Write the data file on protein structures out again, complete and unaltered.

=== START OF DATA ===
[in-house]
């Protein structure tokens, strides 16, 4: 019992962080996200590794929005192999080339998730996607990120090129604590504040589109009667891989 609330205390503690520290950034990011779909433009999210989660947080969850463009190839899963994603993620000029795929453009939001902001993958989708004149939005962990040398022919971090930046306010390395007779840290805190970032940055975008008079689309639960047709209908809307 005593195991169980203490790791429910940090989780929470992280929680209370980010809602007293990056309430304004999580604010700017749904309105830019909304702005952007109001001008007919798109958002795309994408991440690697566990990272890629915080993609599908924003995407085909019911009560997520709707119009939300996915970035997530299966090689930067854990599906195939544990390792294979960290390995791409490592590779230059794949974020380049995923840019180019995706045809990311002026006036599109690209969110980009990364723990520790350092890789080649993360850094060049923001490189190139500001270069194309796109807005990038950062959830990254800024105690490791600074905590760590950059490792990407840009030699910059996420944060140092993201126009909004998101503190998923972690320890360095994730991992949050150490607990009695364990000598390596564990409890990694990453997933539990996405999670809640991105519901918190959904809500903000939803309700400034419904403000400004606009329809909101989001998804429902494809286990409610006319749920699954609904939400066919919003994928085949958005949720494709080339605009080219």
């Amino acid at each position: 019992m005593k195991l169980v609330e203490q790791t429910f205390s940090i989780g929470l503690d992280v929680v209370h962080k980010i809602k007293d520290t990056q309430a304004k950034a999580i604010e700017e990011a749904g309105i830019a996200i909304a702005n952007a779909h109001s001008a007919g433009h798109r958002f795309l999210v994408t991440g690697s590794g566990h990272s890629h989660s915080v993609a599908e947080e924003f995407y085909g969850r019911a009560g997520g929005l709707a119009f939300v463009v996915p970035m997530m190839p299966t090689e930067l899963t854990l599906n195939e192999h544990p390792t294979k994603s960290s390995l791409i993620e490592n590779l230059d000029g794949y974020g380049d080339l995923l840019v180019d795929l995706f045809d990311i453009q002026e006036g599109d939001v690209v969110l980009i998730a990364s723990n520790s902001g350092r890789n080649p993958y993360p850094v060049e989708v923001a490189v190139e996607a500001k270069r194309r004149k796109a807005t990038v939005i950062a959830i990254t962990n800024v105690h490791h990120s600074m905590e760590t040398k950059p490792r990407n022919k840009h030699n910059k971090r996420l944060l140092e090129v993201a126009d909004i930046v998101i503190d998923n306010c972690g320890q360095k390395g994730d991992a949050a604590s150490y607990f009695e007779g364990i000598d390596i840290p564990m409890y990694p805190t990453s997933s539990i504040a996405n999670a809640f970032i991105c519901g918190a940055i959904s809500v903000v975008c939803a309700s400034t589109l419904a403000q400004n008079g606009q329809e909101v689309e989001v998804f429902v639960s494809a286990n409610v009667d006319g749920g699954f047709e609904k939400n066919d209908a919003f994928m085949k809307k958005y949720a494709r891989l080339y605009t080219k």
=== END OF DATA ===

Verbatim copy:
[in-house]
């Protein structure tokens, strides 16, 4: 019992962080996200590794929005192999080339998730996607990120090129604590504040589109009667891989 609330205390503690520290950034990011779909433009999210989660947080969850463009190839899963994603993620000029795929453009939001902001993958989708004149939005962990040398022919971090930046306010390395007779840290805190970032940055975008008079689309639960047709209908809307 005593195991169980203490790791429910940090989780929470992280929680209370980010809602007293990056309430304004999580604010700017749904309105830019909304702005952007109001001008007919798109958002795309994408991440690697566990990272890629915080993609599908924003995407085909019911009560997520709707119009939300996915970035997530299966090689930067854990599906195939544990390792294979960290390995791409490592590779230059794949974020380049995923840019180019995706045809990311002026006036599109690209969110980009990364723990520790350092890789080649993360850094060049923001490189190139500001270069194309796109807005990038950062959830990254800024105690490791600074905590760590950059490792990407840009030699910059996420944060140092993201126009909004998101503190998923972690320890360095994730991992949050150490607990009695364990000598390596564990409890990694990453997933539990996405999670809640991105519901918190959904809500903000939803309700400034419904403000400004606009329809909101989001998804429902494809286990409610006319749920699954609904939400066919919003994928085949958005949720494709080339605009080219």
């Amino acid at each position: 019992m005593k195991l169980v609330e203490q790791t429910f205390s940090i989780g929470l503690d992280v929680v209370h962080k980010i809602k007293d520290t990056q309430a304004k950034a999580i604010e700017e990011a749904g309105i830019a996200i909304a702005n952007a779909h109001s001008a007919g433009h798109r958002f795309l999210v994408t991440g690697s590794g566990h990272s890629h989660s915080v993609a599908e947080e924003f995407y085909g969850r019911a009560g997520g929005l709707a119009f939300v463009v996915p970035m997530m190839p299966t090689e930067l899963t854990l599906n195939e192999h544990p390792t294979k994603s960290s390995l791409i993620e490592n590779l230059d000029g794949y974020g380049d080339l995923l840019v180019d795929l995706f045809d990311i453009q002026e006036g599109d939001v690209v969110l980009i998730a990364s723990n520790s902001g350092r890789n080649p993958y993360p850094v060049e989708v923001a490189v190139e996607a500001k270069r194309r004149k796109a807005t990038v939005i950062a959830i990254t962990n800024v105690h490791h990120s600074m905590e760590t040398k950059p490792r990407n022919k840009h030699n910059k971090r996420l944060l140092e090129v993201a126009d909004i930046v998101i503190d998923n306010c972690g320890q360095k390395g994730d991992a949050a604590s150490y607990f009695e007779g364990i000598d390596i840290p564990m409890y990694p805190t990453s997933s539990i504040a996405n999670a809640f970032i991105c519901g918190a940055i959904s809500v903000v975008c939803a309700s400034t589109l419904a403000q400004n008079g606009q329809e909101v689309e989001v998804f429902v639960s494809a286990n409610v009667d006319g749920g699954f047709e609904k939400n066919d209908a919003f994928m085949k809307k958005y949720a494709r891989l080339y605009t080219k």